As we wait for the first round of the second presidential debates to get underway, here's a reminder of what to look for from each candidate on the stage tonight.
Via CBS News Campaign Reporter Tim Perry: Montana Gov. Steve Bullock, the only candidate who didn't qualify for the last debate but did for this one, will use Detroit as a way to introduce himself to Democratic voters. As the only Democratic candidate to win a statewide election in a state won by President Trump in 2016, Bullock is hoping that he can capitalize on his appeal to moderates and rural voters.
Our Q: Will the Detroit debate give Bullock the name I.D. he needs to jumpstart his campaign?
Via CBS News Campaign Reporter Jack Turman: Since the last debate, South Bend Mayor Pete Buttigieg has expanded his staff and released more policy proposals. In Iowa recently, Buttigieg said that he wasn't going to be aggressive in the debate "for its own sake." He added, "Of course I'm going to vigorously defend what I believe in and when there are contrasts to be drawn, we're going to draw them."
Buttigieg is sharing the debate stage with Beto O'Rourke. Both have said that their relative youth is an asset, and that the Democratic Party embrace new leaders to succeed.
Our Q: How will Buttigieg and O'Rourke distinguish themselves in making the generational change argument?
Via CBS News Campaign Reporter Adam Brewster: Former Maryland Rep. John Delaney will be on the debate stage Tuesday night with Vermont Sen. Bernie Sanders and Massachusetts Sen. Elizabeth Warren. The senators are two of the leading proponents for Medicare for All as a fully government run program that would eliminate private insurance, an idea Delaney has frequently criticized on the trail.
"I think they need to defend how they're actually going to beat Donald Trump if they're actually going to tell half the country that they're going to lose their private health insurance," Delaney said in Iowa on Wednesday. He also signaled he may question their plans to eliminate student debt by asking "what are you going to say to someone who just paid off their student loans?"
Delaney went on to add that some candidates are "running on basically massive upheaval of the entire U.S. economy" that he says is "driven by deep distrust for the private economy."
Looking ahead, Delaney has yet to qualify for the September debate stage. When asked about how candidates move forward if they aren't on that stage, Delaney said "they may not have to be on the third (stage), but they have to be on the fourth (stage)." He said not qualifying creates "more headwinds" for candidates.
Our Q: Will Delaney have a moment at this debate that can be a springboard toward getting on one of those fall stages?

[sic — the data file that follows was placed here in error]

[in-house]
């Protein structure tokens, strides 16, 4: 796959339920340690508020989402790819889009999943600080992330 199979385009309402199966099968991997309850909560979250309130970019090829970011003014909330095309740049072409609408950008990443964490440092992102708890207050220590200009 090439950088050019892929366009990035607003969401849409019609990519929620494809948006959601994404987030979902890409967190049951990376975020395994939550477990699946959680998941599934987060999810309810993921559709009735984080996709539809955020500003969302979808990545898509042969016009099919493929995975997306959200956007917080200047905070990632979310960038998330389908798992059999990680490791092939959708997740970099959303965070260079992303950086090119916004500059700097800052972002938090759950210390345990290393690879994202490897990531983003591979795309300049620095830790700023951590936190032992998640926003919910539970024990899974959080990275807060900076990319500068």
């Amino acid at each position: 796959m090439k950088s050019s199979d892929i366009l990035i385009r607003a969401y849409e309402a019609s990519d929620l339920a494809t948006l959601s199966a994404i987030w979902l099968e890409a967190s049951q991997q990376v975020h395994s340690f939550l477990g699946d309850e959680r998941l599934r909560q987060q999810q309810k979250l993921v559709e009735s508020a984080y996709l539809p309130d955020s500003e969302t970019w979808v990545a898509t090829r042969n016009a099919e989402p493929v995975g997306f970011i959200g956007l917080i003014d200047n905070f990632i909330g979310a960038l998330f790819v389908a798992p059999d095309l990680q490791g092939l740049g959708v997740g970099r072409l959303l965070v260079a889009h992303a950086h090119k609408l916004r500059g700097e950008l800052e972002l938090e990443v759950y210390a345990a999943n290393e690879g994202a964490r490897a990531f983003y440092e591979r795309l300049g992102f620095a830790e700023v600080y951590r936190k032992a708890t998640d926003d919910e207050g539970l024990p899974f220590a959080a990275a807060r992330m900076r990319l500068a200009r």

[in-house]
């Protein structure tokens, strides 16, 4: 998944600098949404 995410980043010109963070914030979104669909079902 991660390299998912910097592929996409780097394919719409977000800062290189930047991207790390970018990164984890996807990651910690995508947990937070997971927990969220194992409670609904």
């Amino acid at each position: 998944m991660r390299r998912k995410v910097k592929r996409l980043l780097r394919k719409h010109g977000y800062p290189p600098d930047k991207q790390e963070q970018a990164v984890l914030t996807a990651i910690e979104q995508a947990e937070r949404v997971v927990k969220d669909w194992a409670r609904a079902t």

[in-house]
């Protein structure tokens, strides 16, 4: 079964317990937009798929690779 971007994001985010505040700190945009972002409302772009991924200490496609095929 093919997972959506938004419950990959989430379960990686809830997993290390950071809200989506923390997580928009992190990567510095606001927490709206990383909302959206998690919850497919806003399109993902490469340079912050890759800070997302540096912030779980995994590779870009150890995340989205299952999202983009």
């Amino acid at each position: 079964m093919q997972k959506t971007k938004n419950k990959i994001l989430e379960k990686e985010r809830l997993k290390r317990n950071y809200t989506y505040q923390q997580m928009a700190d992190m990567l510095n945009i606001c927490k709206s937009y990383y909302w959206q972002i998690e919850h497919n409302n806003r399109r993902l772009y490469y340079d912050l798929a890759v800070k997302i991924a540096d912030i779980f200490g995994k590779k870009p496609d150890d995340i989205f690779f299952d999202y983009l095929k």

Via CBS News Campaign Reporter Stephanie Ramirez: The former Colorado governor will get to face the candidate he's been criticizing the most in recent months: Bernie Sanders.
Hickenlooper is a frequent critic of Medicare for All and the Vermont senator's brand of "democratic socialism," and warns that if Democrats move too far left that Donald Trump will get reelected. Hickenlooper pitches himself as a more "middle-of-the-road" candidate, but has struggled to separate himself from some of the other more moderate candidates, particularly Joe Biden.
Hickenlooper is celebrating a recent Fox News poll that shows him at 2% support. It's a big win for him, but a small increase in this crowded 2020 field. Hickenlooper has struggled to break-out of the crowd, endured a campaign shake-up and repeated calls to run for the U.S. Senate instead.
Our Q: Will Hickenlooper have a break-out moment from this second debate that could help boost support?
Via CBS News Campaign Reporter Bo Erickson: Look for Sen. Amy Klobuchar to contrast herself with Sen. Elizabeth Warren, who will be a few podiums away from her on Tuesday. Klobuchar's message is that she's been an effective senator who will know how to get things done in the White House. "Me? Well, I have big bold plans, yes. But I've also given myself and our Congress and our nation deadlines," as she said in a July speech centered on what her first 100 days in office would look like.
Klobuchar has recently laid out how she would pay for her housing plan that addresses rural home shortages, and her new senior citizen plan, which aspires to end Alzheimer's. But will ask for similar details from her rivals? If candidates are light on specifics, will Klobuchar say they're "all foam, no beer!" as she does for some of Mr. Trump's promises?
The senator has met the polling threshold for the September debates but not yet the required 135,000 unique donors.
Our Q: Will Klobuchar's emphasis on not "over promising" start to appeal to Democratic primary voters as the primaries move closer -- or will they look elsewhere?